Sep 29, 2008

SpaceX successfully launches Falcon 1

As you might have heard, SpaceX (… finally …) succeeded with the launch of its Falcon 1 during the weekend.

This, the third Falcon 1 flight, injected a dummy mass into orbit rather than the previously planned two commercial satellites. This was due to the launch agreement specifying at least one successful launch prior to the first fully commercial flight boarding paying customers.

Since their last launch attempt, SpaceX has performed extensive modifications on the Falcon 1 launcher, the main one being the modification to the time constant (2 to 3 bit number) used by the flight software to control the time delay between separation of the first stage and ignition of the second, an error which led to the loss of the previous flight.

White Label Space joins the space community to congratulate SpaceX for this achievement and expects that this is the first in a long series of successful launches. We will certainly stay tuned for the upcoming Falcon 9 launch, SpaceX’s launcher having the most promising lunar capabilities.

Sep 27, 2008

White Label Space at IAC

For those of you attending the IAC in Glasgow this week, keep an eye out for our special undercover operatives who will be scoping out the scene and making some contacts with potential parnters!

Sep 24, 2008

We made it on to!!!

So finally our blog is starting to gain traction & get some attention from the more established web sites.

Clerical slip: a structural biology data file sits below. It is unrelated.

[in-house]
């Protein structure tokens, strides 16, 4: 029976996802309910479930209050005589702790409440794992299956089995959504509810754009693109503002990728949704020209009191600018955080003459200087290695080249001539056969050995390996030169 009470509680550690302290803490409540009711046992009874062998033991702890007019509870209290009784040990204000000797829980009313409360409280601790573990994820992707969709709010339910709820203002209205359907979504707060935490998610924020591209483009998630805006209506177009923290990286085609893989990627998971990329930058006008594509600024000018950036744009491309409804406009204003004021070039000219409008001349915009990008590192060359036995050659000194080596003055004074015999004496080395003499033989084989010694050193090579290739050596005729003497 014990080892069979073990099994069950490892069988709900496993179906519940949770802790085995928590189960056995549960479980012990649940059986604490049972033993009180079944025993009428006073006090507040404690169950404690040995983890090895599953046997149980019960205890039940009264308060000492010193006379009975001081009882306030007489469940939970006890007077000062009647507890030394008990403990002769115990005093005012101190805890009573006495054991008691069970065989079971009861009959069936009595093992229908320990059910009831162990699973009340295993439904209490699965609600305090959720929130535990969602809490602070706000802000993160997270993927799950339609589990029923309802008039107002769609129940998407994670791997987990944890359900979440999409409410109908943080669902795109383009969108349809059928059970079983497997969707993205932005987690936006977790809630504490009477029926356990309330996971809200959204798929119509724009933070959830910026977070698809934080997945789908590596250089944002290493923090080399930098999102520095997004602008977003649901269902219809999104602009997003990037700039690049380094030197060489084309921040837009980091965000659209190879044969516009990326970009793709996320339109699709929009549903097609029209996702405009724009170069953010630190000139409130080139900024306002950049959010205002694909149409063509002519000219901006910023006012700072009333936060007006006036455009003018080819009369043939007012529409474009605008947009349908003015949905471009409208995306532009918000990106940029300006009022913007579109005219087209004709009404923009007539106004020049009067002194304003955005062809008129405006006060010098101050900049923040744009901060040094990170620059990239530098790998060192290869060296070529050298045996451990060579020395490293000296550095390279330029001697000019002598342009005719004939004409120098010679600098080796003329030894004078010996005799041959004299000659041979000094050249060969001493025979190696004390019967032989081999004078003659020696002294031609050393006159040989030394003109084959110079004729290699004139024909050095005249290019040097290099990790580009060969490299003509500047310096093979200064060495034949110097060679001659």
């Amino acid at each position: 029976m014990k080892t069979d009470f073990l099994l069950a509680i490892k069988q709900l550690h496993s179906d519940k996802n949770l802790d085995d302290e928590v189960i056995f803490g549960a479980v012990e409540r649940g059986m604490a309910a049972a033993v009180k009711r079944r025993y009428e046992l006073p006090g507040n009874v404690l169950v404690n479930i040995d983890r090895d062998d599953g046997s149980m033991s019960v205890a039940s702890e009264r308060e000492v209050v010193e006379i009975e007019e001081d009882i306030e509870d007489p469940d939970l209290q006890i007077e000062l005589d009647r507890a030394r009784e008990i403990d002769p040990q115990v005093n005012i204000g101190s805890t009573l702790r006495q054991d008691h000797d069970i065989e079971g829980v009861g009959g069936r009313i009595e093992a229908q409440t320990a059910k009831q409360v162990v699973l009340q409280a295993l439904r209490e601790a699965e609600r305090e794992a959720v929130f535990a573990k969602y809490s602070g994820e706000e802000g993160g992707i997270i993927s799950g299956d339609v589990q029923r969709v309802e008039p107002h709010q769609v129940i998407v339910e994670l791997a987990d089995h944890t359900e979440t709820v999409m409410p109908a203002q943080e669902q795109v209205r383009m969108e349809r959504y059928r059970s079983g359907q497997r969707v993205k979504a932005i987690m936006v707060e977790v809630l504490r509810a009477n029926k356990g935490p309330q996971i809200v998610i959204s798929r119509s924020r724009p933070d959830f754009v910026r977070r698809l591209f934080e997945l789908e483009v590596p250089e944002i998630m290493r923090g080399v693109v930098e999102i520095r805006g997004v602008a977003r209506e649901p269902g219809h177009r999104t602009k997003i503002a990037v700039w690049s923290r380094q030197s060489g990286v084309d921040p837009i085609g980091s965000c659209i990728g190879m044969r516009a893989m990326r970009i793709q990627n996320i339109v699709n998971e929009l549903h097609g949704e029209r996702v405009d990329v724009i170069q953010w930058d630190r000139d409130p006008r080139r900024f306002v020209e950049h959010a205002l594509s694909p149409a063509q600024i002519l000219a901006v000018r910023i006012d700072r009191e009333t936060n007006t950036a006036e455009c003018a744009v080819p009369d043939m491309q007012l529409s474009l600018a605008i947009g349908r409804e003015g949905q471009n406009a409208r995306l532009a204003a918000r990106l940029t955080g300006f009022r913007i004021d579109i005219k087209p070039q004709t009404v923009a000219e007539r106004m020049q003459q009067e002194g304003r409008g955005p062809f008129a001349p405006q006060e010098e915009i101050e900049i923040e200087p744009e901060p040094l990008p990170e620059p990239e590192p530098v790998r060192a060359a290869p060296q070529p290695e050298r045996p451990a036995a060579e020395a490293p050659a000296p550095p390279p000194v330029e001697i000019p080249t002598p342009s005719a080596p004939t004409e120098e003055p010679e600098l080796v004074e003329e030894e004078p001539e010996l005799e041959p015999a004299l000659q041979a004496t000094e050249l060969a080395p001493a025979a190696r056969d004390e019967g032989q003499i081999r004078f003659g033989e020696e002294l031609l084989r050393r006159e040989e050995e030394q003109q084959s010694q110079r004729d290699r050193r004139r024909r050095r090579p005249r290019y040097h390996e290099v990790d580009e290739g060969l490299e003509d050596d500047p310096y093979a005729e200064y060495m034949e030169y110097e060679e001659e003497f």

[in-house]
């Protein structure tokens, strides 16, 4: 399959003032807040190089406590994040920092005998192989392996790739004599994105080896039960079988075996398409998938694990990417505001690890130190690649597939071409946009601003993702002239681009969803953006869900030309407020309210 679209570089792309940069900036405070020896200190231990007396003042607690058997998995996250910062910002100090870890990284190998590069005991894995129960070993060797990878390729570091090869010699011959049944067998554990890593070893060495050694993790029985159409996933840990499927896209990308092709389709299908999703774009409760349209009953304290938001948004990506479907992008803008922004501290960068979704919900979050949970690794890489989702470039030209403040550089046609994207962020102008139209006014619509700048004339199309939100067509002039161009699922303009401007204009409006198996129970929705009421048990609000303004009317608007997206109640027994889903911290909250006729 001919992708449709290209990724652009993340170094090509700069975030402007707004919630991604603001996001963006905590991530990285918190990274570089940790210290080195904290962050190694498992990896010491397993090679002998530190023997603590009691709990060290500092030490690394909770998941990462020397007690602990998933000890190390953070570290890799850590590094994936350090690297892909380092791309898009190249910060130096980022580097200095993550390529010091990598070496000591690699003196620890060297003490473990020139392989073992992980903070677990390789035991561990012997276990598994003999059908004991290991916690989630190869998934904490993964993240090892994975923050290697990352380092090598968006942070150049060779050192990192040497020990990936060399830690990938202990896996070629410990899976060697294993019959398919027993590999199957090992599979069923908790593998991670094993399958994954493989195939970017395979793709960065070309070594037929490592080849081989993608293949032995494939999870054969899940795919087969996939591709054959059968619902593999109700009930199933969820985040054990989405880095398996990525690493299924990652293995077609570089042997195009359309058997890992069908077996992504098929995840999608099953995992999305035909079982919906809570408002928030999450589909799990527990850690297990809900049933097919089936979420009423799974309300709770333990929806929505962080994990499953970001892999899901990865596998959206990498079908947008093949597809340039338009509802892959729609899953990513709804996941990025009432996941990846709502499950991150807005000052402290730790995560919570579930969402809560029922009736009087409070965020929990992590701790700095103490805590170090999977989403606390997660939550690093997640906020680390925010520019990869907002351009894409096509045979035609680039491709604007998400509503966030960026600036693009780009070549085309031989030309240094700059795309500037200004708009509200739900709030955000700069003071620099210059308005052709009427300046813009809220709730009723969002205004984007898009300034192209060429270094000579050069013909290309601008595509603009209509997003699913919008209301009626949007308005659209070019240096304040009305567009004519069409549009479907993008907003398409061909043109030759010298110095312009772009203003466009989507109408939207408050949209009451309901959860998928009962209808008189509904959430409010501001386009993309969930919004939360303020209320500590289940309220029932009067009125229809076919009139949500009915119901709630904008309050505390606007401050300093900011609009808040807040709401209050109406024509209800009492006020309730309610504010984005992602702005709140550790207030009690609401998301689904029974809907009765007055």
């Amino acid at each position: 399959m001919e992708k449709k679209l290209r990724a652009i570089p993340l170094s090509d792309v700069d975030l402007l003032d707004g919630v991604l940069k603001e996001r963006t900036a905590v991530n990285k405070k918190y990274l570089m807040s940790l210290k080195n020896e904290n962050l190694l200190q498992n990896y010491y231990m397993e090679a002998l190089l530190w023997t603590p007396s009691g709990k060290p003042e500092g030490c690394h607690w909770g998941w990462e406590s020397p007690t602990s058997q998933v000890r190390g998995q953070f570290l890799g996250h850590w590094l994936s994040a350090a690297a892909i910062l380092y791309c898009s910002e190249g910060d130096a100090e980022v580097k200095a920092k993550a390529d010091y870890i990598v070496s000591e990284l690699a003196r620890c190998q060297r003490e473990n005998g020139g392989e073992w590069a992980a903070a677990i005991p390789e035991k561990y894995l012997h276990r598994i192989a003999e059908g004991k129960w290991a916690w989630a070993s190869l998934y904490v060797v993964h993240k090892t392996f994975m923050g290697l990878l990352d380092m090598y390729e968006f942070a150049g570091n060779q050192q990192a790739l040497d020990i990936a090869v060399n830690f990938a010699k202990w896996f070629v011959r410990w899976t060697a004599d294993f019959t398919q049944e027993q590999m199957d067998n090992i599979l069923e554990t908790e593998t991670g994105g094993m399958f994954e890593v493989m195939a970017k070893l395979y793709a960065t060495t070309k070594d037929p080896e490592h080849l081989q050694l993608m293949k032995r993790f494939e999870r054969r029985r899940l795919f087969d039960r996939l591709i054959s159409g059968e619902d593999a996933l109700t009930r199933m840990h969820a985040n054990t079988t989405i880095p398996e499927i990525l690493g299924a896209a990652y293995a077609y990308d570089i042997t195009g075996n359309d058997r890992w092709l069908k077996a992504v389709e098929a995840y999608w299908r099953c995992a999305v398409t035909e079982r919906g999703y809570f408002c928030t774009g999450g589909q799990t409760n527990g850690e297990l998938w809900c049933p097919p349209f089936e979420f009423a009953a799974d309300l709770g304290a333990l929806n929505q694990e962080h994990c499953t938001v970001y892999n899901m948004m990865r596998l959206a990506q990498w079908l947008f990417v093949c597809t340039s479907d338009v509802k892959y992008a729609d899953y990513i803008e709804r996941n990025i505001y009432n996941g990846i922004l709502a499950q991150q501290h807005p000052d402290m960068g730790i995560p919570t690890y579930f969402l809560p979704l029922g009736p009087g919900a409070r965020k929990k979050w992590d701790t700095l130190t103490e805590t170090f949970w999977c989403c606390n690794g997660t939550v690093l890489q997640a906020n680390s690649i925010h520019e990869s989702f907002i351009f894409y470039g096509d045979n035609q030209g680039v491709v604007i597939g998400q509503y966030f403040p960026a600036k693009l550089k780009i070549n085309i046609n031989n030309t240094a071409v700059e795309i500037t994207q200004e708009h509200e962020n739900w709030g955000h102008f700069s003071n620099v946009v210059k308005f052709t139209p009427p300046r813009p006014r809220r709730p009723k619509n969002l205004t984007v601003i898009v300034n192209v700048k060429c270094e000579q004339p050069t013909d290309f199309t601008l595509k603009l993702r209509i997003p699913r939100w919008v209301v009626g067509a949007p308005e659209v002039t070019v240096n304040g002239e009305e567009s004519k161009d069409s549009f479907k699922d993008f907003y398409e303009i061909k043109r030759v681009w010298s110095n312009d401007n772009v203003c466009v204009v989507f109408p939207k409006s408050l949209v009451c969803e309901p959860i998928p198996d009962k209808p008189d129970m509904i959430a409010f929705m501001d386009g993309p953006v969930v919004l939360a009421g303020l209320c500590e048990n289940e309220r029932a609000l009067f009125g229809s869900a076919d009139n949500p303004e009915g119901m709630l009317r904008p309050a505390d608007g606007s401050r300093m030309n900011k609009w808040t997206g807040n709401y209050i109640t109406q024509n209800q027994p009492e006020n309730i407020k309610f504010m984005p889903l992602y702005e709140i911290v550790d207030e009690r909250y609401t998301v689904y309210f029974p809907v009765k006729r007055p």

Today we where added to Guy Kawasaki's in the Alltop Space section along with some of the best space news & space blogs on the internet.
Read more about what is all about here. This is real privilage & honour for us & It's also a tribute to all the hard work our team has put into generating our web presence in such a short time. Many thanks to Guy & Neenz for making this happen :)

Sep 23, 2008

Underwater Training for Lunar Exploration

Can the oceans and lake's of planet Earth be useful environments for practicing future lunar exploration?

According to this article in they can..

NASA astronaut Mike Gernhardt believes that more scientific value can be obtained by mission planning allows astronauts more flexibility to investigate interesting discoveries, and he is using his extensive diving experience to try and prove it.

Well, it's not clear if Earth-bound mission planners will give more autonomy to lunar astronauts, but one's things for sure, it's much easier to test operational concepts at underwater sites rather than in space.